from 2004 September 28 to 2005 June 30, to compare their locations with our slip distribution. Ramon Martinez of Monterey Co. Public Works checks a crack in a bridge from an earthquake Tuesday, Sep. 28, 2004 in Parkfield, Calif. 2004 Parkfield earthquake. 1 With predicted climate change, the future league table of natural disaster is likely to remain dominated by the burden of temperature extremes, storms, droughts, and floods rather than angry clashes between neighboring geological structures. 2 …

Official US statistics for 1979–2004 covering over 21,000 deaths associated with natural events showed that three quarters were due to extremes of heat or cold. As John Varian, owner of the Parkfield Inn, put it: “There’s no skyscrapers to fall down so it’s never a big deal.” Tuesday’s temblor, which …

Following earthquakes in 1857, 1881, 1901, 1922, 1934, and 1966, scientists predicted an earthquake to hit Parkfield in 1993. AVAILABILITY OF BOOKS AND MAPS OF THE U.S. GEOLOGICAL SURVEY Instructions on ordering publications of the U.S. Geological …

At about 10:15 a.m. Pacific time, a magnitude-6.0 earthquake shook the tiny town of Parkfield, Calif., a place that geologists have wired with GPS instruments, seismometers and a variety of other tools for measuring earthquakes. We used the relocated aftershock sequence of the 2004 Parkfield earthquake of Thurber et al.

The “1987 Parkfield earthquake” finally struck in September 2004. Fortunately all of the equipment was still there, but it was no help from the perspective of earthquake prediction. The San Simeon quake could have triggered the 6.0 parkfield earthquake in 2004, because the segment of the San Andreas that ruptured in 2004, was the same area that had the highest amount shaking than any other area of the fault. With time, some instruments were upgraded or replaced, a few died, and a few were forgotten, but the majority of the monitoring effort continued and most of the instruments at Parkfield were operational at the time of the 2004 Parkfield earthquake. Because of the timing and distance of this event with the 2004 Parkfield earthquake, there may be a correlation between the events.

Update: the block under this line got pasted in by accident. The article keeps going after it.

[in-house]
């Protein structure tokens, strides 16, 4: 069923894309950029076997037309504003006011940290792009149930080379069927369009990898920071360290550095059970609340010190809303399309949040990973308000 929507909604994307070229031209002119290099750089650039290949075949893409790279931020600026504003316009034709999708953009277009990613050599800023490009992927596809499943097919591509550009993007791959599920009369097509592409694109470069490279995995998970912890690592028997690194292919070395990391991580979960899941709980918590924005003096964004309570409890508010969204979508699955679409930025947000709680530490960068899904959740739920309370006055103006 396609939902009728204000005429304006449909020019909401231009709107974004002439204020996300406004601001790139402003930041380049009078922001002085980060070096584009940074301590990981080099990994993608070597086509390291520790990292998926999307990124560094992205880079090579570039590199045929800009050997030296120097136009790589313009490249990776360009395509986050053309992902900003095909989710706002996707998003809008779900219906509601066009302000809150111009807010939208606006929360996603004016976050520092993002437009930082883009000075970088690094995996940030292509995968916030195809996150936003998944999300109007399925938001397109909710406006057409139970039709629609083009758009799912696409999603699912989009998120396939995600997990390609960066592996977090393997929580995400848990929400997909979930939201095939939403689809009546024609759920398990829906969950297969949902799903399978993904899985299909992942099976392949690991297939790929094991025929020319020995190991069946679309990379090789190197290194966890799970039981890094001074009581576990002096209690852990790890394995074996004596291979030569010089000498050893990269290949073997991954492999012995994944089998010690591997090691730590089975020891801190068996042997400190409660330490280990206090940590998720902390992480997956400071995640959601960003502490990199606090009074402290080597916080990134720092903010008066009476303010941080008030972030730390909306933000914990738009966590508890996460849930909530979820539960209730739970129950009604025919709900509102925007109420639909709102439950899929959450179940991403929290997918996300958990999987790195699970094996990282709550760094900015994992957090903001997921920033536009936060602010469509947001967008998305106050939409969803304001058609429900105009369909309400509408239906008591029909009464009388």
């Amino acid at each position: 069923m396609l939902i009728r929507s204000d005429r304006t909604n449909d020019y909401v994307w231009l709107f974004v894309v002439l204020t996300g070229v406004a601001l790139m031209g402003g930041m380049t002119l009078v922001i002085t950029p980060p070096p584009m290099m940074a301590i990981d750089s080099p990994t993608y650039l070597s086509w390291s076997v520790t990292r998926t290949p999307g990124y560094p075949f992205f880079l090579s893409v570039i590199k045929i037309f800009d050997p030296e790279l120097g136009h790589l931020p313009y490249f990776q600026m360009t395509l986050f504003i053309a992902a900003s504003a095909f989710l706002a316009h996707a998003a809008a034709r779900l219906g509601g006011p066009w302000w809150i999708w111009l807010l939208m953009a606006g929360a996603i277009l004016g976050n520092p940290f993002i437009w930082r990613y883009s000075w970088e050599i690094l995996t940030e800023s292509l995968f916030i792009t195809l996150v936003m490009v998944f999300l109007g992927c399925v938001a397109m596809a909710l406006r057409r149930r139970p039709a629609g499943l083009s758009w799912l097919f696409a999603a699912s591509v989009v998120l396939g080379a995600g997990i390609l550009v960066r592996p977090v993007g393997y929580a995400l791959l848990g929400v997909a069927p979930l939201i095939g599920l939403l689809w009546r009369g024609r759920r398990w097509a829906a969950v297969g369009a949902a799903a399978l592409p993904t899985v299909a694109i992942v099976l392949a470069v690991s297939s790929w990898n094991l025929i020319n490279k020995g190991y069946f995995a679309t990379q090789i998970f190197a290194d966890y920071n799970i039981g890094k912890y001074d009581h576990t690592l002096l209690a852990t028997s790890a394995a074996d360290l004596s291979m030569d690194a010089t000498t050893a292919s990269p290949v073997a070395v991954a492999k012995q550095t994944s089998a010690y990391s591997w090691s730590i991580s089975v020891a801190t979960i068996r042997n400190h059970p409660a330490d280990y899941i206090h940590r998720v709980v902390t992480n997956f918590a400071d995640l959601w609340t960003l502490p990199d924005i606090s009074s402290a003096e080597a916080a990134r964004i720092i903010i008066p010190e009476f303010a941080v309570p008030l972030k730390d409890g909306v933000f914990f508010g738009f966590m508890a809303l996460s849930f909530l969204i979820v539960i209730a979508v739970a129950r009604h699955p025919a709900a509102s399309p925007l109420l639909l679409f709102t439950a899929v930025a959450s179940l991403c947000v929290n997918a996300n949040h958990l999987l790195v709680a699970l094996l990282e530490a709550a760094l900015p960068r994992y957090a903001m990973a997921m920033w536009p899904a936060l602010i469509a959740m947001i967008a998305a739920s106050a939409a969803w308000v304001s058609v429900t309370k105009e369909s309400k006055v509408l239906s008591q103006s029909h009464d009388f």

The fault divides into three segments, each with different characteristics and a different degree of earthquake risk. A final analysis of the Indian Ocean earthquake and tsunami is likely to create a death toll in 2004 greater than any caused by ground shaking in more than four centuries. An elementary school in Parkfield was evacuated. One salient feature is the horizontal level delineated by small aftershocks around 5–6 km depth ( Fig. Interestingly, the Parkfield segment of the San Andreas Fault ruptured in a magnitude 6 quake on September 28, 2004, only nine months after the end of Nadeau's analysis period. It forms the tectonic boundary between the Pacific Plate and the North American Plate, and its motion is right-lateral strike-slip (horizontal). The largest earthquake in the United States last year was a magnitude 6.8 in southeastern Alaska. The 2004 Parkfield earthquake: Test of the electromagnetic precursor hypothesis Stephen K. Park,1 William Dalrymple,1 and Jimmy C. Larsen1 Received 30 November 2005; revised 1 December 2006; accepted 7 December 2006; published 5 May 2007. Earthquake Research at Parkfield, California, for 1993 and Beyond- . The Mw 6.0 earthquake on the San Andreas fault on 9/28/2004 at 10:17AM PDT fulfilled some, but not all elements of the original 1985 earthquake forecast for Parkfield (see the Parkfield Prediction Experiment for background on the scientific basis and seismic history of the region).

Although smaller, the most noteable U.S. earthquake was a magnitude 6.0 quake in Parkfield, Calif., on Sept. 28, 2004. The earthquake near Bakersfield did not occur on the San Andreas fault. The NCEDC is serving as a collection point for data related to the 2004 Parkfield earthquake. At 10:15 am, 7 miles south of Parkfield, the San Andreas ruptured 17 miles, and caused a 6.0. An early analysis of last month’s magnitude 6 earthquake in Parkfield has led state geologists to reconsider prevailing theories of how shaking radiates from a quake’s epicenter. Employees in The second change in fault strength occurred in conjunction with a magnitude 6 earthquake at Parkfield in September 2004. The epicenter of the event was particularly close to the tremor region, and there might be a relationship between the tremor activity and the occurrence of the September Parkfield earthquake, Nadeau said. After 20 years of waiting, the most scientifically watched segment of the San Andreas Fault delivered a large earthquake yesterday. The 6.5 Colinga earthquake in 1983 could have released stress for 20 years, but why not the 6.5 San Simeon earthquake in 2003? The largest earthquake in the U.S. in 2004 was a magnitude 6.8 in southeastern Alaska. The slip rate along the fault … There were no significant precursors to the 2004 Parkfield earthquake in any of the parameters measured, including seismicity, harmonic tremor, strain (rock deformation), magnetic field, the conductivity of the rock, or creep, and … Map showing M>2 aftershocks following the September 28, 2004 M6.0 earthquake in Parkfield, CA. The quake caused no injuries and minimal property damage, but was of great interest to American geologists.

In 2002, 1711 people died as a result of earthquakes. Below the map is a cross-section showing earthquake depth along the fault within the dashed red box.